Although it has it’s own beauties, winter in Maine is our longest season, and the much briefer summer is our reward. Now it is time to savor every moment of this most wonderful time of the year.

7 thoughts on “A Most Wonderful Time of the Year

  1. Sue McPhee says:

    Ahhhh! My senses are all abuzz just reading this piece, my eloquent friend.
    And I too was scared by the bloodcurdling sound of a fox close by. It was night and we were outside with the telescope, quietly searching for distant galaxies, when the harrowing sound pierced the air. It seemed like it was coming from just behind a nearby rock wall in our yard. We had no idea what it was and we too were tempted to call 911! We quickly disassembled the gear and ran inside, calling it a night. I finally found the sound online and although it was good to unravel the mystery, it was still not terribly comforting. 🙂
    Being out in the woods as we are and leaving windows open too, we are privy to the night orchestra as it plays itself out, in harmony or cacophony as it were. I am grateful.

    • Jean says:

      Sue, Summer really is a feast for the senses.
      My experience with the foxes leads me to think that they use that bloodcurdling bark in two situations: mating and perceived threats to their kits. One morning a couple of years ago, I came around the curve in my dirt road on the way home from my morning walk to see three kits playing just outside the den on the side of the dirt road and the vixen up further on the road moving away from the den (probably on her way to go hunting up some grub for all those hungry mouths). As soon as I appeared, she began barking furiously and running up the road away from the den. I thought her barking had two purposes: (1) focusing my attention on her and not on the kits, and (2) saying, “Kids, get inside NOW.”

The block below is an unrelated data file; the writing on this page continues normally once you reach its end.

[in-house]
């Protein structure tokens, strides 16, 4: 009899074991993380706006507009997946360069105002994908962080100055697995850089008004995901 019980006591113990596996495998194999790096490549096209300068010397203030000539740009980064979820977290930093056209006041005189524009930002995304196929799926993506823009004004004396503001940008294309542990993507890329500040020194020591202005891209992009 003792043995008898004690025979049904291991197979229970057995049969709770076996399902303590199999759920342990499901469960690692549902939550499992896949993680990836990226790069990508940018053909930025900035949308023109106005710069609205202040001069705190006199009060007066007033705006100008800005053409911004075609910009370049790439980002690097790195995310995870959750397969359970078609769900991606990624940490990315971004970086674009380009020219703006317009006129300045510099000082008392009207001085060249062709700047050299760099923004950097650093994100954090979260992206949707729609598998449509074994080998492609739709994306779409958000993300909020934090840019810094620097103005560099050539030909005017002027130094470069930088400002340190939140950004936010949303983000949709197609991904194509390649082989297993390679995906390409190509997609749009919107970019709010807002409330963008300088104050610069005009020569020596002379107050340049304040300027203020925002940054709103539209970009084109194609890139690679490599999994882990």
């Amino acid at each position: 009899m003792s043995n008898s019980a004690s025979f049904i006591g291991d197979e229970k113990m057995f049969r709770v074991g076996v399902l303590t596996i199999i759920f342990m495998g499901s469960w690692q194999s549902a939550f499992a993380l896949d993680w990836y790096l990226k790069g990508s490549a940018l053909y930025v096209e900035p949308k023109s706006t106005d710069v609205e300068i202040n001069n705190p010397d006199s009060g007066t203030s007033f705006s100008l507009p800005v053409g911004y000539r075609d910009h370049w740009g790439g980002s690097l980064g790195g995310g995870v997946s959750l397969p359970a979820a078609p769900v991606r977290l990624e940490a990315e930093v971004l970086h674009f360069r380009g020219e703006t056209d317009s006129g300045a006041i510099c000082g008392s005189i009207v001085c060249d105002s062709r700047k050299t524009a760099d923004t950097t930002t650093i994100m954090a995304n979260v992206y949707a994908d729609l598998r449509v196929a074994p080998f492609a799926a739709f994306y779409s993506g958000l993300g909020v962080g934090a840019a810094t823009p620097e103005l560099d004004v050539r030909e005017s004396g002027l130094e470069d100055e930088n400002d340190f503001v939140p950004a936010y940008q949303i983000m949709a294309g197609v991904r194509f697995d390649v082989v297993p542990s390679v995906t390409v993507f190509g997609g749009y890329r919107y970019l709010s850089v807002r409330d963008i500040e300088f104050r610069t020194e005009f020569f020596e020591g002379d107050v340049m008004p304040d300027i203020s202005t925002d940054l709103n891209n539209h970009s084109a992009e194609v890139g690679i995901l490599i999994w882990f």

• Sue McPhee says:

        Yes, we figured it was a “war cry” bellowed out upon hearing our voices, quiet as we were, as we were setting up the equipment. We headed the cry and skedaddled into the house right quick!

  2. Diana Studer says:

    And I fall asleep to the gentle and happy sound of the frog or two that have found our pond.

    • Jean says:

      Diana, How wonderful to have resident frogs in your pond. My morning walk sometimes takes me by a pond about half a mile from my house, and I enjoy the “thunk” sound of the bullfrogs residing there.

  3. Jean R. says:

    Our June has been the strangest one I remember. Rain every other day, cold and today was the very first time I needed the air conditioner on.

    Your flowers are lovely as always. And I agree with you about the sounds of summer. Except when a cricket gets in the house which happens from time to time.

    • Jean says:

      Jean, We’re starting to get some higher humidity and temperatures in the eighties. (I like the June seventies better.) And I agree that animal sounds coming from inside the house are not welcome.

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I am Jean Potuchek, a professional sociologist who has just stepped into the next phase of my life, retirement, after more than thirty years of college teaching. This blog is about my experience of that new phase of life.